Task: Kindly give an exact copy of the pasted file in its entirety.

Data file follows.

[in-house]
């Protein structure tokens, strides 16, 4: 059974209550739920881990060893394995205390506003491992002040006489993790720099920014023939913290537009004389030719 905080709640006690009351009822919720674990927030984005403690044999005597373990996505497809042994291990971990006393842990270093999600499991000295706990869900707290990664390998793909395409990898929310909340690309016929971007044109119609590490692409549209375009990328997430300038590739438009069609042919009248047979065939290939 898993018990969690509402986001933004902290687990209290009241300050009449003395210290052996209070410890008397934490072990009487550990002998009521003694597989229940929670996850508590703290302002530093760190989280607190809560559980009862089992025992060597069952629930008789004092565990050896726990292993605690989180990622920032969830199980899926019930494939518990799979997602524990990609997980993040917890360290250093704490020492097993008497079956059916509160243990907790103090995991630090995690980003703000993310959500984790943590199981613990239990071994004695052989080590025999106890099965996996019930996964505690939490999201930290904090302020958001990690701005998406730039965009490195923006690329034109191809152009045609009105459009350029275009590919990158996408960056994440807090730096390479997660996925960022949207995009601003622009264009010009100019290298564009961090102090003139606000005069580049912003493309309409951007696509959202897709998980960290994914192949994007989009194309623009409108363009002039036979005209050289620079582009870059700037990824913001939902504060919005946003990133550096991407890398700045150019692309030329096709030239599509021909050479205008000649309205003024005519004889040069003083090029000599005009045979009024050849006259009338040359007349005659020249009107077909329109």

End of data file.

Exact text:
[in-house]
């Protein structure tokens, strides 16, 4: 059974209550739920881990060893394995205390506003491992002040006489993790720099920014023939913290537009004389030719 905080709640006690009351009822919720674990927030984005403690044999005597373990996505497809042994291990971990006393842990270093999600499991000295706990869900707290990664390998793909395409990898929310909340690309016929971007044109119609590490692409549209375009990328997430300038590739438009069609042919009248047979065939290939 898993018990969690509402986001933004902290687990209290009241300050009449003395210290052996209070410890008397934490072990009487550990002998009521003694597989229940929670996850508590703290302002530093760190989280607190809560559980009862089992025992060597069952629930008789004092565990050896726990292993605690989180990622920032969830199980899926019930494939518990799979997602524990990609997980993040917890360290250093704490020492097993008497079956059916509160243990907790103090995991630090995690980003703000993310959500984790943590199981613990239990071994004695052989080590025999106890099965996996019930996964505690939490999201930290904090302020958001990690701005998406730039965009490195923006690329034109191809152009045609009105459009350029275009590919990158996408960056994440807090730096390479997660996925960022949207995009601003622009264009010009100019290298564009961090102090003139606000005069580049912003493309309409951007696509959202897709998980960290994914192949994007989009194309623009409108363009002039036979005209050289620079582009870059700037990824913001939902504060919005946003990133550096991407890398700045150019692309030329096709030239599509021909050479205008000649309205003024005519004889040069003083090029000599005009045979009024050849006259009338040359007349005659020249009107077909329109």